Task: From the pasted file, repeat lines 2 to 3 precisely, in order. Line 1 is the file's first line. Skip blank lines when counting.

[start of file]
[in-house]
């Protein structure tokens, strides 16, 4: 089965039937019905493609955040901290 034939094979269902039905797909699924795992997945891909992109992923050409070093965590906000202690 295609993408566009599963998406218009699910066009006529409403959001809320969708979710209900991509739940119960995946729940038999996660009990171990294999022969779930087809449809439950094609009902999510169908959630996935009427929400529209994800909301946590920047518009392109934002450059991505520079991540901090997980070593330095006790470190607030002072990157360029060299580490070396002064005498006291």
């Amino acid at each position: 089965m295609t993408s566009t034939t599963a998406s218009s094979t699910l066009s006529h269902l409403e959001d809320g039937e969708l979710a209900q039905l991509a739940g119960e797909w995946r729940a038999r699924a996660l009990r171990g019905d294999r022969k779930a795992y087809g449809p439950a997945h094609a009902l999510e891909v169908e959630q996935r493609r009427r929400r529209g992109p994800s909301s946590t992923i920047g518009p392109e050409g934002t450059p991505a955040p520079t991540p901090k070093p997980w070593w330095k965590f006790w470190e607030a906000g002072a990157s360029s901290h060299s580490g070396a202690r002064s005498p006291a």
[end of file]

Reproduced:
């Protein structure tokens, strides 16, 4: 089965039937019905493609955040901290 034939094979269902039905797909699924795992997945891909992109992923050409070093965590906000202690 295609993408566009599963998406218009699910066009006529409403959001809320969708979710209900991509739940119960995946729940038999996660009990171990294999022969779930087809449809439950094609009902999510169908959630996935009427929400529209994800909301946590920047518009392109934002450059991505520079991540901090997980070593330095006790470190607030002072990157360029060299580490070396002064005498006291």
């Amino acid at each position: 089965m295609t993408s566009t034939t599963a998406s218009s094979t699910l066009s006529h269902l409403e959001d809320g039937e969708l979710a209900q039905l991509a739940g119960e797909w995946r729940a038999r699924a996660l009990r171990g019905d294999r022969k779930a795992y087809g449809p439950a997945h094609a009902l999510e891909v169908e959630q996935r493609r009427r929400r529209g992109p994800s909301s946590t992923i920047g518009p392109e050409g934002t450059p991505a955040p520079t991540p901090k070093p997980w070593w330095k965590f006790w470190e607030a906000g002072a990157s360029s901290h060299s580490g070396a202690r002064s005498p006291a």